‘Urgent’ action needed on Homes for Ukraine sponsorship scheme

Clearer guidance is needed when unsuitable matches are made and when sponsor arrangements breakdown
27 April 2022 , Steve Smethurst

Councils need accurate information “as quickly as possible” on arrivals via the Homes for Ukraine sponsorship scheme so they can ensure sponsor accommodation is suitable and safe before they arrive, Cllr James Jamieson, Chairman of the Local Government Association, has told EHN Extra. 

“Councils are only currently being told who is arriving in their local area when matches are made and visas granted, with many reporting significant issues with this data,” said Jamieson.

He added that clarity is also required on safeguarding. “We need clearer guidance on the next steps if the accommodation and safeguarding checks find a match that is not suitable and when sponsor arrangements break down.”

Government guidance for those offering homes to fleeing Ukrainians states that safety requirements include a working smoke detector on each floor of the property, safe gas appliances, and doors and windows at entry level that lock properly. Councils are responsible for inspecting potential host properties.

Councils are also seeing a concerning increase in homelessness presentations from Ukraine arrivals and lone children arriving in the UK that need support. “Urgent work is required on how councils can work with government and the community, faith and voluntary sector so those offering their homes can be quickly matched with a family in need,” said Jamieson.

“All the authorities agreed that professionals were required to carry out the visits and the staff used have largely been EHOs.

Ian Wright, Head of Regulatory Services and Community Safety, Oxford City Council said that the Oxfordshire response has seen the County Council and all the districts co-operating to ensure the scheme works as well as possible.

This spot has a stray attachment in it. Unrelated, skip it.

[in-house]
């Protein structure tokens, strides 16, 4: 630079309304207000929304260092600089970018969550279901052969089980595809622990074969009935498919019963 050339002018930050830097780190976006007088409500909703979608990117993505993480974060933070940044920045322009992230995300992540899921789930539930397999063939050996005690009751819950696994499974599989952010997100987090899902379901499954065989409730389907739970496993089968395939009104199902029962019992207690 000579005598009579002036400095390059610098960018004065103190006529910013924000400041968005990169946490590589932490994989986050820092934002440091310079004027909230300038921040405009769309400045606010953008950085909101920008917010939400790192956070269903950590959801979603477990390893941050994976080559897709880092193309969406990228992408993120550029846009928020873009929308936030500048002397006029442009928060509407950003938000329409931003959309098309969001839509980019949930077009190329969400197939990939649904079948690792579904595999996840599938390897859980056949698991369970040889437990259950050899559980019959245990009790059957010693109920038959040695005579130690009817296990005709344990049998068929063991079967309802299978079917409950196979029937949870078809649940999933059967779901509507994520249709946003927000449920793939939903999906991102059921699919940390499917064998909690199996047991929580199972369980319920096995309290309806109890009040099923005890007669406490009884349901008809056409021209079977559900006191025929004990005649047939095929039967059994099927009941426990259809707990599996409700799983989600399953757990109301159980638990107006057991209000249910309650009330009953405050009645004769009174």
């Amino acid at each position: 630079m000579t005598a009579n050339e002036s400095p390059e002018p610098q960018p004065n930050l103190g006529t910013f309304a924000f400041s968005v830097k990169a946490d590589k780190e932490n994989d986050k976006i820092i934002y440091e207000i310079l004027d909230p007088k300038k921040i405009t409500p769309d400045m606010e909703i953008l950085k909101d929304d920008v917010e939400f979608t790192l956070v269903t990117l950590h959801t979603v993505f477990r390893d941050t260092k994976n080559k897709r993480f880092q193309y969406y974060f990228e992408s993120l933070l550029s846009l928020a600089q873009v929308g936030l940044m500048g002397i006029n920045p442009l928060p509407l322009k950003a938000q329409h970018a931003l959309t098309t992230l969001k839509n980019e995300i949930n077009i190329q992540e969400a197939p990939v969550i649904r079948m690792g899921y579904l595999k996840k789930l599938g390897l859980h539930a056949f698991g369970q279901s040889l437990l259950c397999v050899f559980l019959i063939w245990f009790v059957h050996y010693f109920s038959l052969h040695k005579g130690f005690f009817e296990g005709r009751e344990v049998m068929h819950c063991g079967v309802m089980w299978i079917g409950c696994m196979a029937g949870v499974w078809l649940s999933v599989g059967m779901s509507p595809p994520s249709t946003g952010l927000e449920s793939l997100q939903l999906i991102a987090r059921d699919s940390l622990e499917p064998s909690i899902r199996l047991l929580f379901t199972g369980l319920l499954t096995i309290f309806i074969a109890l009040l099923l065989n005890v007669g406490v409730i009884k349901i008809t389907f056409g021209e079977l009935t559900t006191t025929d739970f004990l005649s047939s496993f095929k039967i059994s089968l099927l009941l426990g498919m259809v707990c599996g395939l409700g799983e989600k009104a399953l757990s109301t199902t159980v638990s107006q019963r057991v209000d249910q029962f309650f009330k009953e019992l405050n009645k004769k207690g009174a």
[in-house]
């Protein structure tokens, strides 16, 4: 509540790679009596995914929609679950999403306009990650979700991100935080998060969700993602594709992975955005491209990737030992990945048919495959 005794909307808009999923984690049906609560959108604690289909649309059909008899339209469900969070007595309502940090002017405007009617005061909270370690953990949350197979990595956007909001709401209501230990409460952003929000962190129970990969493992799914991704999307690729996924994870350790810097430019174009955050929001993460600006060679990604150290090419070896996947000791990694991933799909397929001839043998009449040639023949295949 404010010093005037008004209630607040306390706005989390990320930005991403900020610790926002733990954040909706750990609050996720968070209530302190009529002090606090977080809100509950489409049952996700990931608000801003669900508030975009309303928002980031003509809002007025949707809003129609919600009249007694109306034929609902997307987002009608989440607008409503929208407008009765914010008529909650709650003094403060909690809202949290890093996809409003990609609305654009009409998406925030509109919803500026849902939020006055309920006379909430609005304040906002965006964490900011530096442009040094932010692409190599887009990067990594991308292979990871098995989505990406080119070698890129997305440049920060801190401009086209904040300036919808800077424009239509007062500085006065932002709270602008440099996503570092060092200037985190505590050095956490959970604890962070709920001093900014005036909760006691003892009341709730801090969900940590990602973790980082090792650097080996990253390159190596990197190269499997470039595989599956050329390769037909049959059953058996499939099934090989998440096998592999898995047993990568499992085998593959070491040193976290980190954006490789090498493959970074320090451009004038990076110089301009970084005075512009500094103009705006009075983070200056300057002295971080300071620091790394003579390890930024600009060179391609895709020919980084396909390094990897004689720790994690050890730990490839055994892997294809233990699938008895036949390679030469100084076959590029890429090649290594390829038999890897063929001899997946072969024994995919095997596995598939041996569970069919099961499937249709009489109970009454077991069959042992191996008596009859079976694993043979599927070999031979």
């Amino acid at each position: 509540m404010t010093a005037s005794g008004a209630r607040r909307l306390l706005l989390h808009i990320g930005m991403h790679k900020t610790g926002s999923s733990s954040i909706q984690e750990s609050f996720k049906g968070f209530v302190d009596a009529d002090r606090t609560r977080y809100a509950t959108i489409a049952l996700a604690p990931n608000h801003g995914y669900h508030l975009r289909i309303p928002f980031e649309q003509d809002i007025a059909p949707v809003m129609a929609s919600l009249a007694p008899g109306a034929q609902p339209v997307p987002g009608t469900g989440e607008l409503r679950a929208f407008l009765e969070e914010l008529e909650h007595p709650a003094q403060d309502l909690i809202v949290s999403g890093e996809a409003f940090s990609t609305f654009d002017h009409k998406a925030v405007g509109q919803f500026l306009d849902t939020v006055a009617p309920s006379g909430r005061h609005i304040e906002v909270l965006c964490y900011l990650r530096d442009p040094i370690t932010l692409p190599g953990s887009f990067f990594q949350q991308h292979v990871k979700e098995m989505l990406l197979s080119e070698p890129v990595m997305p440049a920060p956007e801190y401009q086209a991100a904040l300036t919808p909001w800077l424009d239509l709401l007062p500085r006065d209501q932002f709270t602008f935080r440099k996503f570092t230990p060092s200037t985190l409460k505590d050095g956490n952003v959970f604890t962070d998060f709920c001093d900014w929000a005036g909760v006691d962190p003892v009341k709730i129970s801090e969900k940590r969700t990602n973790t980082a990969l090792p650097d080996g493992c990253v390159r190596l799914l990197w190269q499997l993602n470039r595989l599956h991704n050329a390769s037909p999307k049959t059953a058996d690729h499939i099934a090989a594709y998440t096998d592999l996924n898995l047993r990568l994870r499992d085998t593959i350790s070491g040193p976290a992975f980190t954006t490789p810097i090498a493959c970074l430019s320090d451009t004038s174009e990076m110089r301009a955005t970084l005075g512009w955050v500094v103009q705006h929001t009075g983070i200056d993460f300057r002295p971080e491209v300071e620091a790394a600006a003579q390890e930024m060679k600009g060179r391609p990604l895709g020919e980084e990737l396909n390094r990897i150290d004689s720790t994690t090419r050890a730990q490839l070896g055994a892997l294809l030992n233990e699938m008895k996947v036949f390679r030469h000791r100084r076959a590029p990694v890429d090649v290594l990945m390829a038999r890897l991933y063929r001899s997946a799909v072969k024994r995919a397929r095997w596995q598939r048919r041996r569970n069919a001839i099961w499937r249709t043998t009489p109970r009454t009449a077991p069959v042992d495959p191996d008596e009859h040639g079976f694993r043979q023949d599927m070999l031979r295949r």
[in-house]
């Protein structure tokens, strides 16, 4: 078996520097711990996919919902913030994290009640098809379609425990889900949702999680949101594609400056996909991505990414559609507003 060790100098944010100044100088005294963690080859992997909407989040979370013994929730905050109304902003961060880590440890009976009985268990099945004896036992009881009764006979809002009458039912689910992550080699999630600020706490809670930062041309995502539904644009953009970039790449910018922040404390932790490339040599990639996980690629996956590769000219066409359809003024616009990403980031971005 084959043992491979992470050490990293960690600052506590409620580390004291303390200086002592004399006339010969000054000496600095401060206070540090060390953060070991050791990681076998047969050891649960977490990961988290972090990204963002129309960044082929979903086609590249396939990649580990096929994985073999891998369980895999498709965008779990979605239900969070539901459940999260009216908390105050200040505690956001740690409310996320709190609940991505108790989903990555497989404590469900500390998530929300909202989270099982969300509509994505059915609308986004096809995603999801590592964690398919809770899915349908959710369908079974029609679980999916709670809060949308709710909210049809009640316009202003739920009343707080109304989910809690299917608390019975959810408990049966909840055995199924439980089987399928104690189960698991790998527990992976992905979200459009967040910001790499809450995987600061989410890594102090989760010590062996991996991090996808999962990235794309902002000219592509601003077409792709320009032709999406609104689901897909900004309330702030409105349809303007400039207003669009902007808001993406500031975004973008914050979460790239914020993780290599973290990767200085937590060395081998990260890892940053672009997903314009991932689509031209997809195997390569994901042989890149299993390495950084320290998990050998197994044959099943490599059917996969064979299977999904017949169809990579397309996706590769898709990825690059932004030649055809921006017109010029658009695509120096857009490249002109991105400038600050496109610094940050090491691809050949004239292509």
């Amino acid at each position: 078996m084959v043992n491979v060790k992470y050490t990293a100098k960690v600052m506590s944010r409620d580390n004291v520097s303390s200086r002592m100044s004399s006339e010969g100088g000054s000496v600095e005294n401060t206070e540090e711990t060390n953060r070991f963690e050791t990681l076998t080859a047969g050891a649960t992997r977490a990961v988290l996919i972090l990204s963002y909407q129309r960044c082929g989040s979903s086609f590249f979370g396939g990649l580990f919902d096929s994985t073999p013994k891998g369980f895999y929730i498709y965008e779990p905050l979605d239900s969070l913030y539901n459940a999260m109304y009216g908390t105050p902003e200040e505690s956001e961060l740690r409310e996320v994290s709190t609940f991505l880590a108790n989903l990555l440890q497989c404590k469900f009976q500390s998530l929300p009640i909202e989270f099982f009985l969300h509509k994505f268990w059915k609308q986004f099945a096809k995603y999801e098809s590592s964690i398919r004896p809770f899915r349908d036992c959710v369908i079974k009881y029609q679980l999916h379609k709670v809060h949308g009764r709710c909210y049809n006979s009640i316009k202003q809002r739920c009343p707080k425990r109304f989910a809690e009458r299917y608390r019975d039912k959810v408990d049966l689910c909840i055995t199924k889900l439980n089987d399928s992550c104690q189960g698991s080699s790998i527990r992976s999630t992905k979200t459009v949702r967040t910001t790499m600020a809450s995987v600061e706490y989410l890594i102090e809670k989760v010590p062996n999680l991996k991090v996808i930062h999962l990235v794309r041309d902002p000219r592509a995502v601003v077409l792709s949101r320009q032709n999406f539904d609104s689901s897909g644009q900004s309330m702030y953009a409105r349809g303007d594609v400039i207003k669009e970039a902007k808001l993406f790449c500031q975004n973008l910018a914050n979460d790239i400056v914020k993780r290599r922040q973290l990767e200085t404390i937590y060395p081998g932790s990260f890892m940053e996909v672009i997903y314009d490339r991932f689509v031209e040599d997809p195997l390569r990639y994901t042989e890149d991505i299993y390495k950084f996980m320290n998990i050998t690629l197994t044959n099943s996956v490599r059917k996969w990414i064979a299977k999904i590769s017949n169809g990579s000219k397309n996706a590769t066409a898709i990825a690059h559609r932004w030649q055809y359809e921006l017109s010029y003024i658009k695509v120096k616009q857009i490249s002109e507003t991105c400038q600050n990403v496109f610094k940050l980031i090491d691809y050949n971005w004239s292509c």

He said: “A checklist was developed quickly and agreed by all the districts, as was the approach to the visits. All the authorities agreed that professionals were required to carry out the visits and the staff used have largely been EHOs.”

And while rejections have been low, with only six properties rejected out of more than 320 visited, challenges remain. A significant barrier is a lack of clarity on finance. Wright said: “Systems have had to be developed to enable cash payments of £200 per person to be delivered by visiting officers if guests had already arrived when the visit was booked. In addition, unhosted properties where vacant possession has been offered have been flagged, as community support will be required.

“Furthermore, there is no certainty whether authorities will receive funding for the cost of carrying out all the property checks. We have had to quickly shift resources from regulation of the private rented sector and disabled facilities grants into this task and there is likely to be a steady stream of properties coming into the system for months to come, so being funded for the work carried out and for what will be needed in the future is essential.”

Government figures from April 21st, 2022 show that more than 30,000 visas have been issued under the Homes for Ukraine sponsorship scheme. The scheme – which is open to Ukrainian nationals and their immediate family – was launched by the Secretary of State for Levelling Up, Housing and Communities in March 2022.

 

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